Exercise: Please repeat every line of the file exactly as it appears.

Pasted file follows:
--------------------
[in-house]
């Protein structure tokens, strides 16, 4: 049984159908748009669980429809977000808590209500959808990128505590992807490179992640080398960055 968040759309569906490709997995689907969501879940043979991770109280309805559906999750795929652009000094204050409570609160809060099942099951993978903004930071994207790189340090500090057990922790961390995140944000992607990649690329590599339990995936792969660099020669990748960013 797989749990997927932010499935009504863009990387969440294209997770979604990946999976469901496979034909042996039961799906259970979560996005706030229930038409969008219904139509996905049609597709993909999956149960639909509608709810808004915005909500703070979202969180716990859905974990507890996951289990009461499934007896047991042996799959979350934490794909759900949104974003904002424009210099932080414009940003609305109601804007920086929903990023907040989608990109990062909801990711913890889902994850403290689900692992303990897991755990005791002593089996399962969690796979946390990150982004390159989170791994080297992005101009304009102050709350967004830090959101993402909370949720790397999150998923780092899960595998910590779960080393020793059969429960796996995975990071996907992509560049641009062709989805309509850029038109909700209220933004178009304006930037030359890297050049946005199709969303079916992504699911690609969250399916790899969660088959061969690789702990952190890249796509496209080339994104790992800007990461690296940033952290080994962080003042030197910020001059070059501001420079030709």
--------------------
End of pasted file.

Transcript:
[in-house]
């Protein structure tokens, strides 16, 4: 049984159908748009669980429809977000808590209500959808990128505590992807490179992640080398960055 968040759309569906490709997995689907969501879940043979991770109280309805559906999750795929652009000094204050409570609160809060099942099951993978903004930071994207790189340090500090057990922790961390995140944000992607990649690329590599339990995936792969660099020669990748960013 797989749990997927932010499935009504863009990387969440294209997770979604990946999976469901496979034909042996039961799906259970979560996005706030229930038409969008219904139509996905049609597709993909999956149960639909509608709810808004915005909500703070979202969180716990859905974990507890996951289990009461499934007896047991042996799959979350934490794909759900949104974003904002424009210099932080414009940003609305109601804007920086929903990023907040989608990109990062909801990711913890889902994850403290689900692992303990897991755990005791002593089996399962969690796979946390990150982004390159989170791994080297992005101009304009102050709350967004830090959101993402909370949720790397999150998923780092899960595998910590779960080393020793059969429960796996995975990071996907992509560049641009062709989805309509850029038109909700209220933004178009304006930037030359890297050049946005199709969303079916992504699911690609969250399916790899969660088959061969690789702990952190890249796509496209080339994104790992800007990461690296940033952290080994962080003042030197910020001059070059501001420079030709």